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Marilyn Fayre Milos, multiple award winner for her humanitarian work to end routine infant circumcision in the United States and advocating for the rights of infants and children to genital autonomy, has written a warm and compelling memoir of her path to becoming “the founding mother of the intactivist movement.” Needing to support her family as a single mother in the early sixties, Milos taught banjo—having learned to play from Jerry Garcia (later of The Grateful Dead)—and worked as an assistant to comedian and social critic Lenny Bruce, typing out the content of his shows and transcribing court proceedings of his trials for obscenity. After Lenny’s death, she found her voice as an activist as part of the counterculture revolution, living in Haight Ashbury in San Francisco during the 1967 Summer of Love, and honed her organizational skills by creating an alternative education open classroom (still operating) in Marin County. 

After witnessing the pain and trauma of the circumcision of a newborn baby boy when she was a nursing student at Marin College, Milos learned everything she could about why infants were subjected to such brutal surgery. The more she read and discovered, the more convinced she became that circumcision had no medical benefits. As a nurse on the obstetrical unit at Marin General Hospital, she committed to making sure parents understood what circumcision entailed before signing a consent form. Considered an agitator and forced to resign in 1985, she co-founded NOCIRC (National Organization of Circumcision Information Resource Centers) and began organizing international symposia on circumcision, genital autonomy, and human rights. Milos edited and published the proceedings from the above-mentioned symposia and has written numerous articles in her quest to end circumcision and protect children’s bodily integrity. She currently serves on the board of directors of Intact America.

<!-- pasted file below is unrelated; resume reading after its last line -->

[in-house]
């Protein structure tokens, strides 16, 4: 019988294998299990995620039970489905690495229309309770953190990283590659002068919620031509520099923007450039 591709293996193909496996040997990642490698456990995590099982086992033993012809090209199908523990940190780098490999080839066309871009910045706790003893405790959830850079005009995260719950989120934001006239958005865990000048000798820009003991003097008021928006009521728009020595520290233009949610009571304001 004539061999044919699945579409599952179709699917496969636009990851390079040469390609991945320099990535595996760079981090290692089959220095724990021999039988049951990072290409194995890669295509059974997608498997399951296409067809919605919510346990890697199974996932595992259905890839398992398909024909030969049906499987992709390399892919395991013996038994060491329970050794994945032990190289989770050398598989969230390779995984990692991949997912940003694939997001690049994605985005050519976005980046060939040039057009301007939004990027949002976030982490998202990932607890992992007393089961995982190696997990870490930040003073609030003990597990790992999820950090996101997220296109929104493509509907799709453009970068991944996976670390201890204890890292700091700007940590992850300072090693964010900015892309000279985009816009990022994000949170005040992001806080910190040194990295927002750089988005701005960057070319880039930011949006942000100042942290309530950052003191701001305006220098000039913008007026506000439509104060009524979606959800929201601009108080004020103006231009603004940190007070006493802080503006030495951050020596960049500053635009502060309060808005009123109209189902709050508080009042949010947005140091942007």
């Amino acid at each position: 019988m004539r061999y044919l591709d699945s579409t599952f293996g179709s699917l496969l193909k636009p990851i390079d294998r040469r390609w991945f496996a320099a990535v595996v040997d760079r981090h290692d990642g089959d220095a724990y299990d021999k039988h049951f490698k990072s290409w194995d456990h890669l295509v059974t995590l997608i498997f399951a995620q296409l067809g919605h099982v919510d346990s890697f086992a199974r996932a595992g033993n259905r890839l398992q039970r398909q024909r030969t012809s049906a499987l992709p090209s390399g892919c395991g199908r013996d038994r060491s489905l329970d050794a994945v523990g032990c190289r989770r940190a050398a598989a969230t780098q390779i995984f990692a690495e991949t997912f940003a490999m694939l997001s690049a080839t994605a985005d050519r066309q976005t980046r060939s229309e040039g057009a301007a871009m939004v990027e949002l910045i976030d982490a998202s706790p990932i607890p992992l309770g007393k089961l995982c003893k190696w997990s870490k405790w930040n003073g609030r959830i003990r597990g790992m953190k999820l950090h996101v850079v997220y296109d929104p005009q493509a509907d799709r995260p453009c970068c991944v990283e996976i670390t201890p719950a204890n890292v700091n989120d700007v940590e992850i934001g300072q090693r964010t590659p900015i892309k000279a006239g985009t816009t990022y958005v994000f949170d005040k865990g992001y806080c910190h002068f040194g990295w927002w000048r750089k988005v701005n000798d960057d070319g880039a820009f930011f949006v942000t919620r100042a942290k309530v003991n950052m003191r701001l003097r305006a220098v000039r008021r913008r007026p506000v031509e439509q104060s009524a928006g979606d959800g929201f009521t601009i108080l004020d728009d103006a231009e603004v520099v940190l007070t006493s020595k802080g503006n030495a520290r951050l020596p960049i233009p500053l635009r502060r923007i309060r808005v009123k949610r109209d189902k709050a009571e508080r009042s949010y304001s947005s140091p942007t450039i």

Georganne Chapin is a healthcare expert, attorney, social justice advocate, and founding executive director of Intact America, the nation’s most influential organization opposing the U.S. medical industry’s penchant for surgically altering the genitals of male children (“circumcision”). Under her leadership, Intact America has definitively documented tactics used by U.S. doctors and healthcare facilities to pathologize the male foreskin, pressure parents into circumcising their sons, and forcibly retract the foreskins of intact boys, creating potentially lifelong, iatrogenic harm. 

Chapin holds a BA in Anthropology from Barnard College, and a Master’s degree in Sociomedical Sciences from Columbia University. For 25 years, she served as president and chief executive officer of Hudson Health Plan, a nonprofit Medicaid insurer in New York’s Hudson Valley. Mid-career, she enrolled in an evening law program, where she explored the legal and ethical issues underlying routine male circumcision, a subject that had interested her since witnessing the aftermath of the surgery conducted on her younger brother. She received her Juris Doctor degree from Pace University School of Law in 2003, and was subsequently admitted to the New York Bar. As an adjunct professor, she taught Bioethics and Medicaid and Disability Law at Pace, and Bioethics in Dominican College’s doctoral program for advanced practice nurses.

In 2004, Chapin founded the nonprofit Hudson Center for Health Equity and Quality, a company that designs software and provides consulting services designed to reduce administrative complexities, streamline and integrate data collection and reporting, and enhance access to care for those in need. In 2008, she co-founded Intact America.

Chapin has published many articles and op-ed essays, and has been interviewed on local, national and international television, radio and podcasts about ways the U.S. healthcare system prioritizes profits over people’s basic needs. She cites routine (nontherapeutic) infant circumcision as a prime example of a practice that wastes money and harms boys and the men they will become. This Penis Business: A Memoir is her first book.